Viacom boss may soon pull gilded ripcord

June 17, 2016

The author is a Reuters Breakingviews columnist. The opinions expressed are her own. 

Viacom boss Philippe Dauman may be on the verge of pulling a gilded ripcord. Media mogul Sumner Redstone, who controls the owner of MTV and Paramount, says he has lost his trust in his chief executive and just threw him off the board to make the point. If cut loose altogether, he’d leave with a package worth an astonishing $84 million.

Dauman’s tenure atop Viacom is probably coming to an ignominious end. The ailing Redstone fired off a terse missive on Wednesday expressing wariness about his handpicked steward of the company, but also those who support him. Being removed as a director makes Dauman a rare CEO without a seat in the boardroom.

Redstone, who controls 80 percent of Viacom through his National Amusements holding company, has been good to Dauman. He has been awarded over $400 million in salary, bonuses, equity awards and other benefits during his nearly 10 years with the company, according to an analysis by compensation consultancy Equilar.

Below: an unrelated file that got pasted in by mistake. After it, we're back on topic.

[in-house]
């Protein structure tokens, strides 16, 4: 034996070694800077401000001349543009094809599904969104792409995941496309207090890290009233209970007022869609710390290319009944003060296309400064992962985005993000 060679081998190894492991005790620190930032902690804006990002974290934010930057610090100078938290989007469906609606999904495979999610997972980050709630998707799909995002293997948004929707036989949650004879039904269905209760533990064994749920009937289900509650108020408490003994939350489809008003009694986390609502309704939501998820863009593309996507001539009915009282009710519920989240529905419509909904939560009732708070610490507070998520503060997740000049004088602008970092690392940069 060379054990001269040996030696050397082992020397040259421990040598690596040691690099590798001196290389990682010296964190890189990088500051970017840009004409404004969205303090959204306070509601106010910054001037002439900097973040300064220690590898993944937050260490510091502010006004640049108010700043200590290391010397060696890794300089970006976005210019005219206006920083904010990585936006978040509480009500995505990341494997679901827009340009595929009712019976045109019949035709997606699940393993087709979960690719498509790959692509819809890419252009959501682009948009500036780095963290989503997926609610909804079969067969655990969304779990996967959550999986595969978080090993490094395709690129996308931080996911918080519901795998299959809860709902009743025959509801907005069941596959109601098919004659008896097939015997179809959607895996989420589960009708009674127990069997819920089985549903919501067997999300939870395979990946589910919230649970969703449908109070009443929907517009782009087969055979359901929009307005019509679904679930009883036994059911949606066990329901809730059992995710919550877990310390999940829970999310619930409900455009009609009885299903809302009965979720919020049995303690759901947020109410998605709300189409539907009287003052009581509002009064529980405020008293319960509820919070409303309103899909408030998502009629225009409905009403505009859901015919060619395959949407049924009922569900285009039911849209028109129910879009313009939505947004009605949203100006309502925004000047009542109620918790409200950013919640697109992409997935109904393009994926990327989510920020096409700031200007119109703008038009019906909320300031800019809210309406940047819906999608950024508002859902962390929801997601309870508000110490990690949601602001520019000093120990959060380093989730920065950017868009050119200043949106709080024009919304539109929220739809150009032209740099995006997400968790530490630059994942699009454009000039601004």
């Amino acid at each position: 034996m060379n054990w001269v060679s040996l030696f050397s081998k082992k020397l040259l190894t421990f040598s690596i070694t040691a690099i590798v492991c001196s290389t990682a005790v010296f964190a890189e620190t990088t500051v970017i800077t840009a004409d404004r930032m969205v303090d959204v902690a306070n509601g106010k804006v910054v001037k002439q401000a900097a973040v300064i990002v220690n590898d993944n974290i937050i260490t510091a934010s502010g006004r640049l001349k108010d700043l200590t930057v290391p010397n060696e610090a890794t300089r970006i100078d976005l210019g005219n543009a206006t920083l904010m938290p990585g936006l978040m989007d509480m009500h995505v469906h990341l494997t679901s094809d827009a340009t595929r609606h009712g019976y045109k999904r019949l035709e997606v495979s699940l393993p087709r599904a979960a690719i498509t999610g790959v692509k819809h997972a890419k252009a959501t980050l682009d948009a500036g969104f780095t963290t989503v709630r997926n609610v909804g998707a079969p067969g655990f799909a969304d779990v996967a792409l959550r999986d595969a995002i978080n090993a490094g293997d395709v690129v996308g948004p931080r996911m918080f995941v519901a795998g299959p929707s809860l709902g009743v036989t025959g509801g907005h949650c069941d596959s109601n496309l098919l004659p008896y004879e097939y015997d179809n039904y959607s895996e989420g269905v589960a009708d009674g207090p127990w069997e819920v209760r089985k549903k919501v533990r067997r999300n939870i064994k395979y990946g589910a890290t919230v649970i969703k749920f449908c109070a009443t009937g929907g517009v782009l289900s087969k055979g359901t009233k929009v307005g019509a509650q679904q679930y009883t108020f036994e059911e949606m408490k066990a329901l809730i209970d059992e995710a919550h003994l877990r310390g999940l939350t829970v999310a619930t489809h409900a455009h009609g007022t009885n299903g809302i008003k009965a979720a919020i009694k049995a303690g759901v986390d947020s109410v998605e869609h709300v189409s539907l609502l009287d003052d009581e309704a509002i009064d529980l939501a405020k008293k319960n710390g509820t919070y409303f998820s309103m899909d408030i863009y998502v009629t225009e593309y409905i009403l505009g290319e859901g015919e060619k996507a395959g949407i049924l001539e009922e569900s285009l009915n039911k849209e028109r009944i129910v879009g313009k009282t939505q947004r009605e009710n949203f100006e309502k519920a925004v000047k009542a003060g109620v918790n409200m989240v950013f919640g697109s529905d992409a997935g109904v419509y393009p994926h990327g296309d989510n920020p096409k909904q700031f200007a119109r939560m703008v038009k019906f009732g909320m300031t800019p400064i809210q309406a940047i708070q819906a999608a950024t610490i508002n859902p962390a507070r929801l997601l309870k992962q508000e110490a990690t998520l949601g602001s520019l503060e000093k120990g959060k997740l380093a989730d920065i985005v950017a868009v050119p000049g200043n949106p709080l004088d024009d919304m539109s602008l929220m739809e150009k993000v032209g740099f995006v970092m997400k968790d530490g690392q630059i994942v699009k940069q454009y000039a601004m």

Those are handsome sums for having done so little for investors. Since 2006, when Dauman was appointed CEO, Viacom has generated a total shareholder return of about 40 percent. That pales in comparison to rivals. Over the same span, the comparable figure at CBS, which is also controlled by Redstone, Time Warner and Walt Disney are 132 percent, 177 percent and 277 percent, respectively.

What’s more, according to Viacom’s latest proxy, Dauman would be entitled to nearly $95 million if terminated without “cause” or resigning for “good reason.” That includes $12 million of salary, $60 million in bonus and $19 million in accelerated equity awards. After factoring in what Dauman already has been paid under his contract, the total package shrinks to about $84 million.

It’s a golden parachute that would rival those of Michael Ovitz, who was axed as Disney’s president after just a year and walked off with $130 million, and Carly Fiorina, who departed a weakened Hewlett-Packard with a $40 million sendoff. These rewards, often for failure, are among the most troubling staples of executive suites. Dauman’s may be one of the more egregious examples given the results. Considering the corporate governance debacle at Viacom, however, it may be an oddly fitting coda to his story.

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